The monastery of Mega Spileo (Large Cave) is the oldest monastery in Greece. It was founded in 362 and built over a large cave at the base of a huge cliff, hence the name Mega Spileo, at an altitude of 1km. It has been destroyed several times over the years due to war and fire. The last time was 1934, when a gunpowder magazine left over from the revolution of 1821 exploded. In 1943, the Nazis pushed 22 monks off a cliff to their deaths.
The monastery is 8 storeys high and allows you to visit the cave and a museum with many treasures. Admission is free but it is nice to leave a donation. There is a dress code. No shorts or bare shoulders. Women must wear a skirt that is about ankle length. Men must wear long pants.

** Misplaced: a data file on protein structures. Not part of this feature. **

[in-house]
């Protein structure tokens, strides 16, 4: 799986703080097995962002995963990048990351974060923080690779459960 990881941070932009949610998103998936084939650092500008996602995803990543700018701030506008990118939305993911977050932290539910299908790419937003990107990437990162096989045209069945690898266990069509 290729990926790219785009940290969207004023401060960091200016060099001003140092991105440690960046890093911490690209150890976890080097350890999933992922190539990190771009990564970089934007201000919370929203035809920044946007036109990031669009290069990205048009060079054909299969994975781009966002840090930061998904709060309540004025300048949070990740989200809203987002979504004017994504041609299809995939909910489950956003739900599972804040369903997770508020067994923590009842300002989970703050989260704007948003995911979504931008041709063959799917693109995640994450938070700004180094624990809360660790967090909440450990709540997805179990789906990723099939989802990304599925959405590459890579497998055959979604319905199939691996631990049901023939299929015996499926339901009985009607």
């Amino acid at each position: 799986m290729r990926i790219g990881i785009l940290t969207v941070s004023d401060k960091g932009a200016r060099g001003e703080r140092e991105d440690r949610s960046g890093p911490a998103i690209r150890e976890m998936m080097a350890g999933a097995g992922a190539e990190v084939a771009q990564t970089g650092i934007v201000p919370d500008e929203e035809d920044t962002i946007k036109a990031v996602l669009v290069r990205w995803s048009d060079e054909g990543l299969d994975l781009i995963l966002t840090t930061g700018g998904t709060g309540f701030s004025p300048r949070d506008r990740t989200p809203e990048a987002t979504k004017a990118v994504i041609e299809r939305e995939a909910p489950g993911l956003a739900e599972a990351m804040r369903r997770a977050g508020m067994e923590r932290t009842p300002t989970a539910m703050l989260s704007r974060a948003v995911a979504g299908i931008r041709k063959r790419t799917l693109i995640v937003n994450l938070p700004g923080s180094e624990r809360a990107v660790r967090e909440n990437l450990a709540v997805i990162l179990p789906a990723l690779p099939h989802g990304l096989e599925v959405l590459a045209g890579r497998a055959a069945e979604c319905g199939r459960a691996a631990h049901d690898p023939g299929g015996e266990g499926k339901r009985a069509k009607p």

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Agia Lavra is a very important site in Greek history. It is a monastery near Kalavrita that was founded in 961. It was built at an altitude of 961m and once housed 961 monks. It holds the skull of Agios Alexios and an impressive collection of treasures.
The monastery has been burned down 3 times. Twice by the Turks in 1585 and 1827, and again by the Nazis in 1943 after they executed 4 monks who were unable to escape. The oldest remaining building dates back to 1689.
Probably the most important event that ever took place in Greece occured at Agia Lavra on 25 March, 1821. Greece had been under Turkish rule for nearly 400 years and a resistance was building. Bishop Palaion Patron Germanos led freedom fighters in prayer and vowed that they would fight to the death for their freedom. Eleftheria i Thanatos (Freedom or Death) was the proclamation, and the banner of the revolution was raised. The day is recognized as Greece's Independence Day.
Admission to the monastery is free but it is nice to leave a small donation. There is a dress code. No shorts or bare shoulders. Women must wear a skirt that is about ankle length. Men must wear long pants.